As our population ages, researchers continue to explore connections between age-related illnesses and conditions. One common question is whether or not hearing loss causes cognitive decline or dementia. According to a recent article by Marlaina Cockcroft, from Healthy Hearing, questions like these are still unanswered but research continues.
Current Research on Cognition & Hearing Loss
Cockcroft cited one study that found that seniors with a hearing impairment did have a higher risk for cognitive decline than those without any hearing difficulties. There was no evidence, however, to support the use of hearing aids as a method of reducing that risk. Another 2016 study presented similar findings; there was a positive correlation between hearing loss and increased risk of dementia. However, there was no conclusive evidence that wearing an assistive hearing device could delay its onset or prevent it altogether.
How are hearing loss and the brain connected?
One theory explaining the connection between hearing loss and dementia comes from the idea that another condition, such as vascular changes, could cause both. This would mean that impaired hearing doesn’t actually cause dementia but that both are the result of a higher disorder.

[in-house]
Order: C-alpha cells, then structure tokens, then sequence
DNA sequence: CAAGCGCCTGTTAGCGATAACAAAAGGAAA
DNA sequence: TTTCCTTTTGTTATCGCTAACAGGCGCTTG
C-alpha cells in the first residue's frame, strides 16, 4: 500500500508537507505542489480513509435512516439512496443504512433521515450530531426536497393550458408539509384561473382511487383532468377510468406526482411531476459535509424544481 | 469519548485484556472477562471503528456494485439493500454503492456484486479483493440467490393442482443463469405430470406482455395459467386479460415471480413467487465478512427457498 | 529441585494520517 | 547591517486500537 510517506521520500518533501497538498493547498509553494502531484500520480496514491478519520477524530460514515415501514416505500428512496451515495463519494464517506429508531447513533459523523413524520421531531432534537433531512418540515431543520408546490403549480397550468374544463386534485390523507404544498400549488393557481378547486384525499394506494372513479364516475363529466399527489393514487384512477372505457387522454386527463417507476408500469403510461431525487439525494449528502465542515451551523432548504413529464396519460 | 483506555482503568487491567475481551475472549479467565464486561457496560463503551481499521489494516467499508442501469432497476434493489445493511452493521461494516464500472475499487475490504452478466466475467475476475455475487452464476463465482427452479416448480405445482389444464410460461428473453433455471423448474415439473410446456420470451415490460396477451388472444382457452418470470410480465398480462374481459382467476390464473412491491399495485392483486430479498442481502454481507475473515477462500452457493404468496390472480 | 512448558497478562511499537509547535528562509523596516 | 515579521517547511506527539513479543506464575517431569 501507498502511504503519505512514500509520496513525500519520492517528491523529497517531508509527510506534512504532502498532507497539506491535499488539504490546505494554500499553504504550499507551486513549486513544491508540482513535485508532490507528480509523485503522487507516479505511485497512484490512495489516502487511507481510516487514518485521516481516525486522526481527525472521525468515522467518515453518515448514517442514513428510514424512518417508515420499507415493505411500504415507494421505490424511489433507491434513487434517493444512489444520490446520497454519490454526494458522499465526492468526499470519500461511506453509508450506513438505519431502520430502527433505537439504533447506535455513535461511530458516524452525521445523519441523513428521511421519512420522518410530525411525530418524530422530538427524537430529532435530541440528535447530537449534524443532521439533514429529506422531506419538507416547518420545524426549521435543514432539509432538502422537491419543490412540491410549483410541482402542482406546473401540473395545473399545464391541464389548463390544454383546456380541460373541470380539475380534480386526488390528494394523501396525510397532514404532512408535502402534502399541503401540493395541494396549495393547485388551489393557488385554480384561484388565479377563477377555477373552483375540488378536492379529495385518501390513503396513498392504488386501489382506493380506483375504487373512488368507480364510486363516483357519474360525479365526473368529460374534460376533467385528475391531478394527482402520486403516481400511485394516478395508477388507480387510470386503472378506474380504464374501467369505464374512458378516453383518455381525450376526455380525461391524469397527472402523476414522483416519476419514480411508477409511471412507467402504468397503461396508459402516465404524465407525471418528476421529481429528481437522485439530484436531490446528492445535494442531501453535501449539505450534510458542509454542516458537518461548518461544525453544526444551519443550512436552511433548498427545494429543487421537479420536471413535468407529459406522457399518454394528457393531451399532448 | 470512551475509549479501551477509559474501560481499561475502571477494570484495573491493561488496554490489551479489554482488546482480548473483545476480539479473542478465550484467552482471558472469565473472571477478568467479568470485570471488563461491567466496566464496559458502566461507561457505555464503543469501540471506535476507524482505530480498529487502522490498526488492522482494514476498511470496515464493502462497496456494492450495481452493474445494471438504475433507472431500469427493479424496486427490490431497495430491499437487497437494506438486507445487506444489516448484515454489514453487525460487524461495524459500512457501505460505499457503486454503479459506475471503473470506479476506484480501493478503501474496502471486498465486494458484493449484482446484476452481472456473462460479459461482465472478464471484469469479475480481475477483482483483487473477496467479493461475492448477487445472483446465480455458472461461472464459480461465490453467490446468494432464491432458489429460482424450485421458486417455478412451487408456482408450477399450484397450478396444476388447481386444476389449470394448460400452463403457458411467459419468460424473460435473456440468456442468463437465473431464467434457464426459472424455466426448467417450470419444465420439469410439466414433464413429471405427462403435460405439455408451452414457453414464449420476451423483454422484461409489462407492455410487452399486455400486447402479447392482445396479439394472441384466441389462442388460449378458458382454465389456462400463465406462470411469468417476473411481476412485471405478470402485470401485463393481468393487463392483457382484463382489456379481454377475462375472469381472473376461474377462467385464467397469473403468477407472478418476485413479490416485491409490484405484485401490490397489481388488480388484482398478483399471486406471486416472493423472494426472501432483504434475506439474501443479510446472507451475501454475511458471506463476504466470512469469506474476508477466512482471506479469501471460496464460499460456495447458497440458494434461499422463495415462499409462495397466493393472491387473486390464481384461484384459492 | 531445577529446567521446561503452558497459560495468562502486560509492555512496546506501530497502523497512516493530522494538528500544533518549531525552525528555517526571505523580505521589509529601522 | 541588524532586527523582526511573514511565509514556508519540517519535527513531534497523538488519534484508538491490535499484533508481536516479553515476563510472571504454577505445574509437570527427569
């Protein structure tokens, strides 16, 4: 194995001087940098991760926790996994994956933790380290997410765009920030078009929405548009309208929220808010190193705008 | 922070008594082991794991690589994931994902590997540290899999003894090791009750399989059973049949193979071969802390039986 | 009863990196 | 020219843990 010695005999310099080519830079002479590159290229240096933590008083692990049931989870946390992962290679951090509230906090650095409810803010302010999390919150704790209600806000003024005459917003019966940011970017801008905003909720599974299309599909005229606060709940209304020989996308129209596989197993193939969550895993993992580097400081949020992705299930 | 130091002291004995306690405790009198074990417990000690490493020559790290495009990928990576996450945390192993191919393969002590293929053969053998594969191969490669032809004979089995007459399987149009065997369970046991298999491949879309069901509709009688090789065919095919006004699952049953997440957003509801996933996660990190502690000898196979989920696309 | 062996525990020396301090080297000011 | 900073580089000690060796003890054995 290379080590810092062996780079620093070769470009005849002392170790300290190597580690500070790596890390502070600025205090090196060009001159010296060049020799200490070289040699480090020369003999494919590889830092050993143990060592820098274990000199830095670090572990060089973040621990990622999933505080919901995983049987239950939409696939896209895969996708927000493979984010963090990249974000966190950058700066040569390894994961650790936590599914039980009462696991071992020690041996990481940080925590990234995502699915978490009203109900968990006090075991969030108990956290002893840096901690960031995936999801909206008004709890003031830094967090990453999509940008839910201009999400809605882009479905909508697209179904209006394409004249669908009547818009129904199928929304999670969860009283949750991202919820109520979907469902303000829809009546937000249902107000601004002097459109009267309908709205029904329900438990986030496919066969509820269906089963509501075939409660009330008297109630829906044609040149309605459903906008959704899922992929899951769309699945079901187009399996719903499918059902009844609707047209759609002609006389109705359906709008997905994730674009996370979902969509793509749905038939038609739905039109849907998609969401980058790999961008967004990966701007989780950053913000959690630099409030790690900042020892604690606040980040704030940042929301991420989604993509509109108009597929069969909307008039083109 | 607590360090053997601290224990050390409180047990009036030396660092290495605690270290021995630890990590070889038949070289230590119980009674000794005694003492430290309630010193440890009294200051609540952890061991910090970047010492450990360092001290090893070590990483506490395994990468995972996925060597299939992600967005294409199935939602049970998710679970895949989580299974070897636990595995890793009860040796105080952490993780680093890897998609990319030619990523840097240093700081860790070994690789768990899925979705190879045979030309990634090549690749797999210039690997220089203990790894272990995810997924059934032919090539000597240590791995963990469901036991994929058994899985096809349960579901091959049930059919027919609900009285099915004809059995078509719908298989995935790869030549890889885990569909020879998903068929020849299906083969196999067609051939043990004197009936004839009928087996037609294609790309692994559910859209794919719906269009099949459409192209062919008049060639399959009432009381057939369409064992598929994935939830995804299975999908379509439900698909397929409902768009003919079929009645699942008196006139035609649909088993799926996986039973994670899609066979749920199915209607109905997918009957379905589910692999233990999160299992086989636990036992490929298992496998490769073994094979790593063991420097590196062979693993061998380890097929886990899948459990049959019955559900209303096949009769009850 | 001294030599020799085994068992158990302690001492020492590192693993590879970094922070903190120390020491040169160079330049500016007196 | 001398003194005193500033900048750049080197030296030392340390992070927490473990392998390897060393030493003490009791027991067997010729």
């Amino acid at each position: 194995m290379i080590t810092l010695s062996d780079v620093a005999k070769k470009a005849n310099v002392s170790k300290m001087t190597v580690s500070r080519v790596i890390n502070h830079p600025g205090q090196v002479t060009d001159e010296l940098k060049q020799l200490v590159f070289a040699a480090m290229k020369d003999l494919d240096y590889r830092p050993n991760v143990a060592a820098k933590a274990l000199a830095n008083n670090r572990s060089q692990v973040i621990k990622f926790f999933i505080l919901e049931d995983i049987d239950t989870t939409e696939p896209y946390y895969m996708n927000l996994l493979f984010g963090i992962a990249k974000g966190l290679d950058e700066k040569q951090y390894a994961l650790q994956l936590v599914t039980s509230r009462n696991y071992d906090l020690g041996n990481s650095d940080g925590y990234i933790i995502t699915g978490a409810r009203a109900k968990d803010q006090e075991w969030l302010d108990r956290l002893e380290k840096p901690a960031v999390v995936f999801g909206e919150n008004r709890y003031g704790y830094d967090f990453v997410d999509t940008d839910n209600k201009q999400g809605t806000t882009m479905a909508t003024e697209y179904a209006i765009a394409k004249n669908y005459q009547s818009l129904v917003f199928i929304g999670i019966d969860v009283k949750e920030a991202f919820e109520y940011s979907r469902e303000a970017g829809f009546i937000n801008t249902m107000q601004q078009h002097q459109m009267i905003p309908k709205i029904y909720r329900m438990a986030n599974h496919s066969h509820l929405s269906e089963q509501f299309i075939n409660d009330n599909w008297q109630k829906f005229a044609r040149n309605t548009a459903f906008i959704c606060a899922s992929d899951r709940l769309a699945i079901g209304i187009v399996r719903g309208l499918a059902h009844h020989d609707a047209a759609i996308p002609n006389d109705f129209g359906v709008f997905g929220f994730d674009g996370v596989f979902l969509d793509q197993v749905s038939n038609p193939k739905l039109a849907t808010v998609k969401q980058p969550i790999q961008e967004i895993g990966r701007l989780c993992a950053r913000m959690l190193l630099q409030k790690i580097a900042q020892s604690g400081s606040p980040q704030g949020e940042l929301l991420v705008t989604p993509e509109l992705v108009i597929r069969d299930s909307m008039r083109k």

Cognitive decline could also be associated with diminished hearing due to the extra strain hearing impairment places on the brain. Normally, the auditory cortex is the part of the brain that interprets sounds. However, MRI’s of a hearing impaired patient tell a different story. The MRI’s indicate that other brain parts are being used to interpret sounds as well as the auditory cortex. This could interfere with the cognitive functioning that would normally be controlled by those areas of the brain.
Treatment for hearing loss is still important
Even though current research doesn’t yet have all the answers, Dr. Jennifer Deal from the Cochlear Center for Hearing and Public Health at Johns Hopkins University recommends that individuals with hearing loss talk to their doctors and ask for help. Although receiving medical treatment for hearing impairment may or may not delay or prevent cognitive decline, it can certainly impact other areas of life.
For example, early treatment of hearing loss may help prevent social isolation, a common side effect of not being able to hear well. Wearing an assistive hearing device such as a hearing aid can also positively impact everyday quality of life, including conversations and social interactions with family and friends.
Source: Healthy Hearing